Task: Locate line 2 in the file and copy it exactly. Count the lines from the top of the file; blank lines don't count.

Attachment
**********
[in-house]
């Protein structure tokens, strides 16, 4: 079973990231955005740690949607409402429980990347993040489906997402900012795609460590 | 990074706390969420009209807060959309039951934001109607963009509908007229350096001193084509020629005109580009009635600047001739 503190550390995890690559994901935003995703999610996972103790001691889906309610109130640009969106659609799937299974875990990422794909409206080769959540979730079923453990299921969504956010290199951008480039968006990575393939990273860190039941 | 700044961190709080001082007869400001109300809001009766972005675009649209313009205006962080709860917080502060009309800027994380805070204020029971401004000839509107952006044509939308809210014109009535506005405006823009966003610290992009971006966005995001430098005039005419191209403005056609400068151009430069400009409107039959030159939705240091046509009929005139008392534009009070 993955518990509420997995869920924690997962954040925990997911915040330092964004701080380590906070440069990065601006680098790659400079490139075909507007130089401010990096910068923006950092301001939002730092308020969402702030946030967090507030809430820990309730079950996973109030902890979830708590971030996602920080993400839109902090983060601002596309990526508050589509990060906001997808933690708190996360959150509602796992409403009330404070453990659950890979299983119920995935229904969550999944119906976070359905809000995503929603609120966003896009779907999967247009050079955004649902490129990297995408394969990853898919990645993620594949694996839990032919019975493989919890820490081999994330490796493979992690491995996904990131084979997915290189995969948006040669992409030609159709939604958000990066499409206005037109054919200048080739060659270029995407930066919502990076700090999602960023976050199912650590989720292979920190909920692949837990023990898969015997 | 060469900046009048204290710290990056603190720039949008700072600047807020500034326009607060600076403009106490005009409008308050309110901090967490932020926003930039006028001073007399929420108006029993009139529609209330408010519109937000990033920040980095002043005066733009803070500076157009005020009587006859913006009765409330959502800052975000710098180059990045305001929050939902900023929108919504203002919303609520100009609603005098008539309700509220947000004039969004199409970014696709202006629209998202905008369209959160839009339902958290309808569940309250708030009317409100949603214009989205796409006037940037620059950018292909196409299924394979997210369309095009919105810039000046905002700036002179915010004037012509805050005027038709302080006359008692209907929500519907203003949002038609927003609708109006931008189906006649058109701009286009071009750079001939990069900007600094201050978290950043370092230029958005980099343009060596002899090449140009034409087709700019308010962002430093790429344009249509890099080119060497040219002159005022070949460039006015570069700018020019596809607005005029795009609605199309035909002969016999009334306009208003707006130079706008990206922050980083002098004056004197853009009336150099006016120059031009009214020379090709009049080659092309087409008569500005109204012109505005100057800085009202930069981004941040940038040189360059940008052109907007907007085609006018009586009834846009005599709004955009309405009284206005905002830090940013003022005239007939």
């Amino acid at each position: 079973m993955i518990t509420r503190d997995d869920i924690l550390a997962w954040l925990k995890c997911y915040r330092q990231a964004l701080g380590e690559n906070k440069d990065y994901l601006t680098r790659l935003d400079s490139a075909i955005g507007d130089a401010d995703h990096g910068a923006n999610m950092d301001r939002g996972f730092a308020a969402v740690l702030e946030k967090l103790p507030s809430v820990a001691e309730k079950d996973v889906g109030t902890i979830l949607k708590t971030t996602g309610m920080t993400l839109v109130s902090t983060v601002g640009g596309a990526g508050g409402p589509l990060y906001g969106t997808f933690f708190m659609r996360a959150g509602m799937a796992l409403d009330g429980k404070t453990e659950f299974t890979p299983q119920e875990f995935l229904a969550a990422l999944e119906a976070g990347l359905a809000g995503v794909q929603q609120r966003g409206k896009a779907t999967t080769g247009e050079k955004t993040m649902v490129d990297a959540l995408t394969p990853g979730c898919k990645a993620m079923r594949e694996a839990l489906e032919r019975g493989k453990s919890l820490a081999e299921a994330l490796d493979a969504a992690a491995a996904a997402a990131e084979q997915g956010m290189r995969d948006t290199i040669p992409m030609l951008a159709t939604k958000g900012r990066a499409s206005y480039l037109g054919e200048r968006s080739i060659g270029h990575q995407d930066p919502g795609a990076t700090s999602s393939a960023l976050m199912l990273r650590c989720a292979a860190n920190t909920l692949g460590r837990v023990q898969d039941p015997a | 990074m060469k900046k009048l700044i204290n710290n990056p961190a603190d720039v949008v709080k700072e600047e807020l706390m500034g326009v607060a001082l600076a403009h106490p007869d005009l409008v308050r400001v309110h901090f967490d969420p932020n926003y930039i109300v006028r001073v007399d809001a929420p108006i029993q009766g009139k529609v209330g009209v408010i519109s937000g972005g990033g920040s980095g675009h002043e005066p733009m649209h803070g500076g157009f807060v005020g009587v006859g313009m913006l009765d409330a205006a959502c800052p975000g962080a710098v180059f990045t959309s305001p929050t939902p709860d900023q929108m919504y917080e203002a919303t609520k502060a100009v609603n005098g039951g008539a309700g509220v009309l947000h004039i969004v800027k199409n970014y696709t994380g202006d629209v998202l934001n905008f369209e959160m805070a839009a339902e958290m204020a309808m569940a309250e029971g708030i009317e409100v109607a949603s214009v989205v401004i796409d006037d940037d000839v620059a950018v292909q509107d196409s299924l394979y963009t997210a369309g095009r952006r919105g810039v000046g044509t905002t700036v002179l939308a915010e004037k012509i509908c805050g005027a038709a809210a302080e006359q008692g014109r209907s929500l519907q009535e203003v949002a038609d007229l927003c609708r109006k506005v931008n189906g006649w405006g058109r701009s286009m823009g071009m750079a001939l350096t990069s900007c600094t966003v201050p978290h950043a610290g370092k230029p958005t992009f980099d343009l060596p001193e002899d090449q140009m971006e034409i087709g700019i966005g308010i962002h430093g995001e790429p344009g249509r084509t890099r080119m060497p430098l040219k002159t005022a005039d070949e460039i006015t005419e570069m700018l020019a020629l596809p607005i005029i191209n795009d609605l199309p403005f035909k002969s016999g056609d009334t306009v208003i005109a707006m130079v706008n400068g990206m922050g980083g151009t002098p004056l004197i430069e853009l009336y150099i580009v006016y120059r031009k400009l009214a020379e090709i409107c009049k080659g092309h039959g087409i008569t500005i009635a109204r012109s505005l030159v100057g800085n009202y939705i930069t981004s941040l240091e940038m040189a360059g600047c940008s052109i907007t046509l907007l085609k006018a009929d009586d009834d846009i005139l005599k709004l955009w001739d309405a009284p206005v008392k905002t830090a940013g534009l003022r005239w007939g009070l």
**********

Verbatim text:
């Protein structure tokens, strides 16, 4: 079973990231955005740690949607409402429980990347993040489906997402900012795609460590 | 990074706390969420009209807060959309039951934001109607963009509908007229350096001193084509020629005109580009009635600047001739 503190550390995890690559994901935003995703999610996972103790001691889906309610109130640009969106659609799937299974875990990422794909409206080769959540979730079923453990299921969504956010290199951008480039968006990575393939990273860190039941 | 700044961190709080001082007869400001109300809001009766972005675009649209313009205006962080709860917080502060009309800027994380805070204020029971401004000839509107952006044509939308809210014109009535506005405006823009966003610290992009971006966005995001430098005039005419191209403005056609400068151009430069400009409107039959030159939705240091046509009929005139008392534009009070 993955518990509420997995869920924690997962954040925990997911915040330092964004701080380590906070440069990065601006680098790659400079490139075909507007130089401010990096910068923006950092301001939002730092308020969402702030946030967090507030809430820990309730079950996973109030902890979830708590971030996602920080993400839109902090983060601002596309990526508050589509990060906001997808933690708190996360959150509602796992409403009330404070453990659950890979299983119920995935229904969550999944119906976070359905809000995503929603609120966003896009779907999967247009050079955004649902490129990297995408394969990853898919990645993620594949694996839990032919019975493989919890820490081999994330490796493979992690491995996904990131084979997915290189995969948006040669992409030609159709939604958000990066499409206005037109054919200048080739060659270029995407930066919502990076700090999602960023976050199912650590989720292979920190909920692949837990023990898969015997 | 060469900046009048204290710290990056603190720039949008700072600047807020500034326009607060600076403009106490005009409008308050309110901090967490932020926003930039006028001073007399929420108006029993009139529609209330408010519109937000990033920040980095002043005066733009803070500076157009005020009587006859913006009765409330959502800052975000710098180059990045305001929050939902900023929108919504203002919303609520100009609603005098008539309700509220947000004039969004199409970014696709202006629209998202905008369209959160839009339902958290309808569940309250708030009317409100949603214009989205796409006037940037620059950018292909196409299924394979997210369309095009919105810039000046905002700036002179915010004037012509805050005027038709302080006359008692209907929500519907203003949002038609927003609708109006931008189906006649058109701009286009071009750079001939990069900007600094201050978290950043370092230029958005980099343009060596002899090449140009034409087709700019308010962002430093790429344009249509890099080119060497040219002159005022070949460039006015570069700018020019596809607005005029795009609605199309035909002969016999009334306009208003707006130079706008990206922050980083002098004056004197853009009336150099006016120059031009009214020379090709009049080659092309087409008569500005109204012109505005100057800085009202930069981004941040940038040189360059940008052109907007907007085609006018009586009834846009005599709004955009309405009284206005905002830090940013003022005239007939």